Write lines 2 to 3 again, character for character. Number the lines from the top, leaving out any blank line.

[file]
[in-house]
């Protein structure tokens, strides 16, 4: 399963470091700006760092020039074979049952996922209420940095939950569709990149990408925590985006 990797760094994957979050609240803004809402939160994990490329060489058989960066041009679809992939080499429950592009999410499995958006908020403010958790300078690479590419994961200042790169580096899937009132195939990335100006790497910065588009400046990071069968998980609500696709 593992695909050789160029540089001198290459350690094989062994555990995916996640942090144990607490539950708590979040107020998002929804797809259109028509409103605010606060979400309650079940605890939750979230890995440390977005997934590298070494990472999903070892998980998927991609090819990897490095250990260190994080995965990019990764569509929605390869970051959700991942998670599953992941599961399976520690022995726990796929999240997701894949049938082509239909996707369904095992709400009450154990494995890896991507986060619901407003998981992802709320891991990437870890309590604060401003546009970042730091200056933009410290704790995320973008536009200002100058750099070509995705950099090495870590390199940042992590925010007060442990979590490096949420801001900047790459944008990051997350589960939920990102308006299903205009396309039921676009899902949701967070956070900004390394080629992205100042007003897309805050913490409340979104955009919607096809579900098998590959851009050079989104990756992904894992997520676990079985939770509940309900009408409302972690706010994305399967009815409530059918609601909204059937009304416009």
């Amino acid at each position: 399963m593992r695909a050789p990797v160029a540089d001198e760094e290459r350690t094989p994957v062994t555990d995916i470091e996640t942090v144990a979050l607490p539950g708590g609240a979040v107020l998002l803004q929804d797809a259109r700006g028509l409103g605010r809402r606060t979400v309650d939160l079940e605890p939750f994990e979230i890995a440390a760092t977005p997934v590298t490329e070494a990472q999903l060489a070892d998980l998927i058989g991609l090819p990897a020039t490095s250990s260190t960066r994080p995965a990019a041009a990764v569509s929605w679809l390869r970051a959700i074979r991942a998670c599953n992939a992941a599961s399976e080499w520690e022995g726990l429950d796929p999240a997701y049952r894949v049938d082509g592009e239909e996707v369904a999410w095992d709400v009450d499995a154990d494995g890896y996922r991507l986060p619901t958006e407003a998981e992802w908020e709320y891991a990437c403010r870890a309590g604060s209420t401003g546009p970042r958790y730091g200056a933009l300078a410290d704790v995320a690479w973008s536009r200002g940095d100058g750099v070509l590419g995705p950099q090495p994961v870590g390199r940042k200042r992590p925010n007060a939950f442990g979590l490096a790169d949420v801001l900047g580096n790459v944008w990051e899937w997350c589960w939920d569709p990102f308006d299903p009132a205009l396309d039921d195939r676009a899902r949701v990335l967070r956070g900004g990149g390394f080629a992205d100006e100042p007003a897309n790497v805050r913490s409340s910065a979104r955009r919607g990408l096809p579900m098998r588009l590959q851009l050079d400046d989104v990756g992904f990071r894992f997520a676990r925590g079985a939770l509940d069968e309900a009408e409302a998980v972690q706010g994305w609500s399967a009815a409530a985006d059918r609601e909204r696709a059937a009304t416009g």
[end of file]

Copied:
């Protein structure tokens, strides 16, 4: 399963470091700006760092020039074979049952996922209420940095939950569709990149990408925590985006 990797760094994957979050609240803004809402939160994990490329060489058989960066041009679809992939080499429950592009999410499995958006908020403010958790300078690479590419994961200042790169580096899937009132195939990335100006790497910065588009400046990071069968998980609500696709 593992695909050789160029540089001198290459350690094989062994555990995916996640942090144990607490539950708590979040107020998002929804797809259109028509409103605010606060979400309650079940605890939750979230890995440390977005997934590298070494990472999903070892998980998927991609090819990897490095250990260190994080995965990019990764569509929605390869970051959700991942998670599953992941599961399976520690022995726990796929999240997701894949049938082509239909996707369904095992709400009450154990494995890896991507986060619901407003998981992802709320891991990437870890309590604060401003546009970042730091200056933009410290704790995320973008536009200002100058750099070509995705950099090495870590390199940042992590925010007060442990979590490096949420801001900047790459944008990051997350589960939920990102308006299903205009396309039921676009899902949701967070956070900004390394080629992205100042007003897309805050913490409340979104955009919607096809579900098998590959851009050079989104990756992904894992997520676990079985939770509940309900009408409302972690706010994305399967009815409530059918609601909204059937009304416009």
């Amino acid at each position: 399963m593992r695909a050789p990797v160029a540089d001198e760094e290459r350690t094989p994957v062994t555990d995916i470091e996640t942090v144990a979050l607490p539950g708590g609240a979040v107020l998002l803004q929804d797809a259109r700006g028509l409103g605010r809402r606060t979400v309650d939160l079940e605890p939750f994990e979230i890995a440390a760092t977005p997934v590298t490329e070494a990472q999903l060489a070892d998980l998927i058989g991609l090819p990897a020039t490095s250990s260190t960066r994080p995965a990019a041009a990764v569509s929605w679809l390869r970051a959700i074979r991942a998670c599953n992939a992941a599961s399976e080499w520690e022995g726990l429950d796929p999240a997701y049952r894949v049938d082509g592009e239909e996707v369904a999410w095992d709400v009450d499995a154990d494995g890896y996922r991507l986060p619901t958006e407003a998981e992802w908020e709320y891991a990437c403010r870890a309590g604060s209420t401003g546009p970042r958790y730091g200056a933009l300078a410290d704790v995320a690479w973008s536009r200002g940095d100058g750099v070509l590419g995705p950099q090495p994961v870590g390199r940042k200042r992590p925010n007060a939950f442990g979590l490096a790169d949420v801001l900047g580096n790459v944008w990051e899937w997350c589960w939920d569709p990102f308006d299903p009132a205009l396309d039921d195939r676009a899902r949701v990335l967070r956070g900004g990149g390394f080629a992205d100006e100042p007003a897309n790497v805050r913490s409340s910065a979104r955009r919607g990408l096809p579900m098998r588009l590959q851009l050079d400046d989104v990756g992904f990071r894992f997520a676990r925590g079985a939770l509940d069968e309900a009408e409302a998980v972690q706010g994305w609500s399967a009815a409530a985006d059918r609601e909204r696709a059937a009304t416009g």